Friday, January 21, 2011

Book: In My Own Fashion, by Oleg Cassini (1987)

You never know where a mentor will come from.

Oleg Cassini led an extraordinary life. Born in Paris of Italian and Russian lineage, he was a fashion designer, the husband of Gene Tierney, the fiancé of Grace Kelly, the personal couturier to Jacqueline Kennedy, and an impresario of ski lodges, discotheques and licensing arrangements. Above all, he was a bon vivant.

Cassini wrote his autobiography in 1987. It is now one of the great books of my life. I intend to pattern my remaining days on its teachings.

It’s the memoir of a fearless man, which is my way of saying there’s dirt galore. Oleg not only tells you who he slept with during his years in Hollywood – Marilyn Monroe, Lana Turner, Anita Ekberg – but how he wooed them, because to Oleg “the art of the seduction was always more fascinating than the ultimate result.”

Cassini moved through a fascinating world. One where he spent his childhood attending fashion shows with the children of Venezuela’s dictator, where he knows more than one person named Bunny, where his first wife hires a woman to throw herself at him so photographers can catch them in flagrante. All of it described in a fabulous voice.

I was well schooled in the traditions and alleged prerogatives of European aristocracy - and one of the more hallowed, if questionable, traditions was the surreptitious utilization of servants - ancillary love. In short, I developed a mild crush on one of the maids.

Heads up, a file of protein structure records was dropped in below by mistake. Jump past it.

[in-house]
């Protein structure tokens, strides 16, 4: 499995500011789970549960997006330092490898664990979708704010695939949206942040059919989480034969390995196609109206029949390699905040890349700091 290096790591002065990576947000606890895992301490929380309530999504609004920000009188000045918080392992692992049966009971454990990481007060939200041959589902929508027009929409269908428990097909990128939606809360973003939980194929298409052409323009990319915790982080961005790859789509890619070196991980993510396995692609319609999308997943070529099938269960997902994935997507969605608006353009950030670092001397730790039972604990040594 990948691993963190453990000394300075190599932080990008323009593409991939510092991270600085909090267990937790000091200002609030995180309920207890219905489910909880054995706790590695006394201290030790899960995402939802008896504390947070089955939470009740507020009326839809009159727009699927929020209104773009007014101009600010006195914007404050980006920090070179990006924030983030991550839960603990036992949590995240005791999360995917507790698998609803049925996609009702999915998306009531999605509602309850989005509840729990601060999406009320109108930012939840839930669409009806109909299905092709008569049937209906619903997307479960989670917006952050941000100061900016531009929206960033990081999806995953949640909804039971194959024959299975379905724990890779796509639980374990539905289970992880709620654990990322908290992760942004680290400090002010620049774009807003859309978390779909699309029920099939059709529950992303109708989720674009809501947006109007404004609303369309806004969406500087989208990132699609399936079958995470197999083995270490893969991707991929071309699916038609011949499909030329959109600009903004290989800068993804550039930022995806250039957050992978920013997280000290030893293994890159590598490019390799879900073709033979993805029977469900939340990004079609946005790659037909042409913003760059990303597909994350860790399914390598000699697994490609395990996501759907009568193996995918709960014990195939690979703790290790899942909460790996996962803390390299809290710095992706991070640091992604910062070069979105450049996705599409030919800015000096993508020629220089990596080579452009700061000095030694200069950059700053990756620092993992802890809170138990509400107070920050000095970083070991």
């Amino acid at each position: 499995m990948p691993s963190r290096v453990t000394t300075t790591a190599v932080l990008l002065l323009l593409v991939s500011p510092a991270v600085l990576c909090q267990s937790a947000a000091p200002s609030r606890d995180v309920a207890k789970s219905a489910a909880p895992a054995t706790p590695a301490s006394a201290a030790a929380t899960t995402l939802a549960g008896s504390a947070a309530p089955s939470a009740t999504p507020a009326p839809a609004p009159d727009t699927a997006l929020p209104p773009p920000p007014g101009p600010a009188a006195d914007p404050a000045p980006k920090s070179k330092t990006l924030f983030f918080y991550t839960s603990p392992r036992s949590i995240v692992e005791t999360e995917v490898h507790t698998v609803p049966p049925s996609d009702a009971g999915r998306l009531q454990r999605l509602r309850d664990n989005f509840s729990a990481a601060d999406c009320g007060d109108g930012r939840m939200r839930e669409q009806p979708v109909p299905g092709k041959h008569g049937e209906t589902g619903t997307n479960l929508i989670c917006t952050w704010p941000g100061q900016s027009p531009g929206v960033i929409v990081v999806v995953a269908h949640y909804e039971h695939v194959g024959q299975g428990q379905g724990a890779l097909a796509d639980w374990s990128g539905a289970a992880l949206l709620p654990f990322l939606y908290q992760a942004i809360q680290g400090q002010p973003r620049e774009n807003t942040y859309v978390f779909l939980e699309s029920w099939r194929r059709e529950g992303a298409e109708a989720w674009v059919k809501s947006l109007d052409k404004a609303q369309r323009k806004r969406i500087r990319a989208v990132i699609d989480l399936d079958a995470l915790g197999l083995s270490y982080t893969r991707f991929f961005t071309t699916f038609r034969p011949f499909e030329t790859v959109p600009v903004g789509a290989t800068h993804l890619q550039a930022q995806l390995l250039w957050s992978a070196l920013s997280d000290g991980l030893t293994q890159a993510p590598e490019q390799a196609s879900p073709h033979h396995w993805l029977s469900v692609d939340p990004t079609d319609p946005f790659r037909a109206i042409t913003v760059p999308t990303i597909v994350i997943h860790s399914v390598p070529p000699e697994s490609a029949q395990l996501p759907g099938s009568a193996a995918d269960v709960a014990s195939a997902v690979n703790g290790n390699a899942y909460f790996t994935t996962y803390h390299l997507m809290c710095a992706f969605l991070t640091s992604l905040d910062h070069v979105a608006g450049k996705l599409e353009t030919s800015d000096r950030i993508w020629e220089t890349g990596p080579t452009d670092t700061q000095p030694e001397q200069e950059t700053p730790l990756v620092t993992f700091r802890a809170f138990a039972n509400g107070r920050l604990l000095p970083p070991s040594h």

Prior to reading this book, I had no idea that dueling died out because it was so bloody expensive. You had to buy splendid gifts for your seconds because they were risking arrest, and you also had to pay the doctor handsomely. And I didn’t realize that, as Oleg’s mother taught him, “With a tennis racquet and a dinner jacket, you’ll be able to go anywhere in life.”

Cassini blended Old and New World sensibilities. He was determined to make something of himself – his brother Igor also came to America and became a powerful gossip columnist – but enjoy life at the same time. That latter attitude manifested itself in terms of personal style first and foremost. Cassini knew he had to leave Italy when under Mussolini “even the idea of wearing a dinner jacket had become ... a vaguely unpatriotic act.” The Russian officer who served as his tutor in the gentlemanly arts (just think about that for a minute) stressed the importance of clothes in creating bearing and confidence. It’s an approach that’s sorely missed.

But Cassini’s real secret was his deep shallowness. “My goal was ... to pursue the good life.” He established a deep bond with JFK because he was “not afraid to be silly.” In taking frivolity seriously, he accomplished a great deal. And looked good while doing it.

I checked Oleg’s book out of the library. As soon as I finished it, I tracked down a copy online. It sits on my bookshelf with the author’s rakish photo facing me to serve as inspiration. Now if you’ll excuse me, I have to price ascots.